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Monday, 12 February 2018
Page: 1003

Mr SUKKAR (DeakinAssistant Minister to the Treasurer) (17:50): I thank the member for Calare. Indeed, I thank all of those members who've contributed to this debate today. The landmark reforms contained within the Financial Sector Legislation Amendment (Crisis Resolution Powers and Other Measures) Bill 2017 will protect Australians and Australia's financial system for generations to come. While Australia avoided the worst effects of the great recession that followed the global financial crisis, we can't just rest on our laurels. We're beneficiaries of the robust economic management and effective regulatory reform undertaken by the Howard government, but we can never be complacent. Successive reviews, including the coalition government's Murray Financial System Inquiry, have made the case that our crisis management powers need to be strengthened. We must strengthen crisis management powers when the financial system is healthy. Now is the time to do this.

The international experience from the global financial crisis demonstrated that regulators need powerful, flexible and timely tools to resolve financial institutions in distress. Even though APRA has a reasonable toolkit to deal with these crises, there are deficiencies that need to be addressed to ensure the right tools are available to deal with these crises. The bill has two core themes: resolution planning and resolution powers. APRA needs to be prepared for and manage a crisis that could occur in many different ways. Firstly, resolution planning refers to the process of banks and insurers working with APRA to ensure they are ready for stress events. APRA already puts considerable effort into resolution planning, but the legislative framework does not give APRA clear powers to make prudential standards for resolution. We are addressing this gap. These amendments will substantially reduce the wider financial system impact and cost to the taxpayer of a stress event. They put APRA in a position to address barriers to the orderly resolution of an entity.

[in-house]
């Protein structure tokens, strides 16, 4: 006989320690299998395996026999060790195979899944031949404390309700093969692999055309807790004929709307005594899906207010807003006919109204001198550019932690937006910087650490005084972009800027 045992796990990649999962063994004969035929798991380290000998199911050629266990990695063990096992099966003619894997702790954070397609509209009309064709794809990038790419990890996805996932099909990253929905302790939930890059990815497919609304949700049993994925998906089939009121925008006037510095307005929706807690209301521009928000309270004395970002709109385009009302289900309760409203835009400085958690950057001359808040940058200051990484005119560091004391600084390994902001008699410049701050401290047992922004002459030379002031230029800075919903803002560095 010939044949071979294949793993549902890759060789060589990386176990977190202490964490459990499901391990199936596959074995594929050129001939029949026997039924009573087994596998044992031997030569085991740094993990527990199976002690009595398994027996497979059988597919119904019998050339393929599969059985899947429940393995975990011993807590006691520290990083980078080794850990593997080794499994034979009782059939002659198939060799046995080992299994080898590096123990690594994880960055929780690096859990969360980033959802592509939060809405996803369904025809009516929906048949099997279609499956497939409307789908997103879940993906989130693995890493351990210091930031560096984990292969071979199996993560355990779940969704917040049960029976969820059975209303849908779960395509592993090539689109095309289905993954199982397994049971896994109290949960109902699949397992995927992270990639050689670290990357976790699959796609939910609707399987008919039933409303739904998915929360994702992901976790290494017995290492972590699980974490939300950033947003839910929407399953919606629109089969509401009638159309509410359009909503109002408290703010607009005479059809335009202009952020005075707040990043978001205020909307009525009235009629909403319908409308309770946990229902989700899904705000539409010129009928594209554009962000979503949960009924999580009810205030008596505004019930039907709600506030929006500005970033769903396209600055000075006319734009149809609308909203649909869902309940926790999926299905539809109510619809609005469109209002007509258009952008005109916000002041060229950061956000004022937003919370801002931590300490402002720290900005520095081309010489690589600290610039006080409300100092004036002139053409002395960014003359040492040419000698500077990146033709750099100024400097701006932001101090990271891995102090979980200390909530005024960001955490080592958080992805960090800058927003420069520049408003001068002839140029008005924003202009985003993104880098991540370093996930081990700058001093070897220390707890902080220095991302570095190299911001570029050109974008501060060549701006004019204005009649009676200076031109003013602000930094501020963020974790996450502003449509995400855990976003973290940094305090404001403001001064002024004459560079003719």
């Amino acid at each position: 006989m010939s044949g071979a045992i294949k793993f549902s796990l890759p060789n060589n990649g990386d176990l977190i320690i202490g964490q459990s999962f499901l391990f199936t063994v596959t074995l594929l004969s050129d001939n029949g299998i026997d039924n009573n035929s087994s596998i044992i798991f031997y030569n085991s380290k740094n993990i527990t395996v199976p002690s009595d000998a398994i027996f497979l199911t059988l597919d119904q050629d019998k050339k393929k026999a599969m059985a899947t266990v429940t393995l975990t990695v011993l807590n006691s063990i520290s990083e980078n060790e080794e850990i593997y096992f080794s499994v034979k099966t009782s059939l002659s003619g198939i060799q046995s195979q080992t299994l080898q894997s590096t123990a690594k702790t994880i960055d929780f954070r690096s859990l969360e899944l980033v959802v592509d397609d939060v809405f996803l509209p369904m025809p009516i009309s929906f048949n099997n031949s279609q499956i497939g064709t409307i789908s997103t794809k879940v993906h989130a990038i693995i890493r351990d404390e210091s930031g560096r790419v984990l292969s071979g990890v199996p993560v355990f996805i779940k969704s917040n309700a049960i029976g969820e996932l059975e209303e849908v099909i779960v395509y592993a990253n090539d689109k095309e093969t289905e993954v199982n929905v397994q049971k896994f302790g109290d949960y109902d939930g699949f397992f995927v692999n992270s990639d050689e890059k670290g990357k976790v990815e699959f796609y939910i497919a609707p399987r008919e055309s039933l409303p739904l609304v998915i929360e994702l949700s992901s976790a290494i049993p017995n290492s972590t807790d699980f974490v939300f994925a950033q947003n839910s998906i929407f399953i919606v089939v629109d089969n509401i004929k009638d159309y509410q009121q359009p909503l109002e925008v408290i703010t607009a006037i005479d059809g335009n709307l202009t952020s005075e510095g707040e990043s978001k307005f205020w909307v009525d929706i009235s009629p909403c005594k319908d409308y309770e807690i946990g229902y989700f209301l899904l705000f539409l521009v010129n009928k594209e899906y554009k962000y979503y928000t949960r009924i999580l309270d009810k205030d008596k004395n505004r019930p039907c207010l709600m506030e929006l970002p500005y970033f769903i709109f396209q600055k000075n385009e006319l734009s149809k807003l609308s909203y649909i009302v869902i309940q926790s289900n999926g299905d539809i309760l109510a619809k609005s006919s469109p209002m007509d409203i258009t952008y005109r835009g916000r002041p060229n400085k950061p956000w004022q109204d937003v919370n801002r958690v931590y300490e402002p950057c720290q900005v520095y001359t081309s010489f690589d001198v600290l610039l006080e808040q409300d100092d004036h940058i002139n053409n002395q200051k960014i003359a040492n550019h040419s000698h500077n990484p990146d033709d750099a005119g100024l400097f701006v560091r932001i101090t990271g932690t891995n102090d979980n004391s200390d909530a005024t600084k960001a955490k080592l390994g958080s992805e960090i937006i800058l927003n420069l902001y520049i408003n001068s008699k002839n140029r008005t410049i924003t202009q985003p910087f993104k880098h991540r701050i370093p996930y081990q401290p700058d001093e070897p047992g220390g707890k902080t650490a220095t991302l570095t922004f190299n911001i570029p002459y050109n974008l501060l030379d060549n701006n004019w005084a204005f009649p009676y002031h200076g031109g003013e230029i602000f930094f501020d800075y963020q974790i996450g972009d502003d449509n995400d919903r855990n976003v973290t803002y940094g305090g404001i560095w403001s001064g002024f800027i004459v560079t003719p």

Secondly, resolution powers are the tools that APRA can use to deal with a distressed institution, including its corporate group entities. The bill strengthens APRA's toolkit by making amendments to: enhance APRA's statutory and judicial management regimes to ensure their effective operation in a crisis involving a bank or insurer and their group companies; enhance the scope and efficacy of APRA's existing directions powers, which require banks and insurers to address prudential issues; improve APRA's ability to implement a compulsory transfer of business of a regulated entity; ensure the effective conversion and write-off of capital instruments to which the conversion and write-off provisions in APRA's prudential standards apply; enhance stay provisions and ensure that the exercise of APRA's powers don't trigger certain rights in the contracts of relevant entities within the same group; enhance APRA's ability to respond when an Australian branch of a foreign bank may be in distress; enhance the efficiency and operation of the FCS and ensure that it supports the crisis resolution framework; and enhance and simplify APRA's powers in relation to the wind-up or external administration of regulated entities under the industry acts, and other related matters.

These amendments will significantly strengthen APRA's capabilities as a resolution authority, accompanying its traditional role as a prudential supervisor. They will ensure that Australia keeps up with international best practice for crisis management. While the government does not wish to see the day that these powers ever need to be used, we're taking the responsible course of action to safeguard the financial system for the wellbeing of the Australian people. I therefore commend this bill to the House.

Question agreed to.

Bill read a second time.

Message from the Administrator recommending appropriation announced.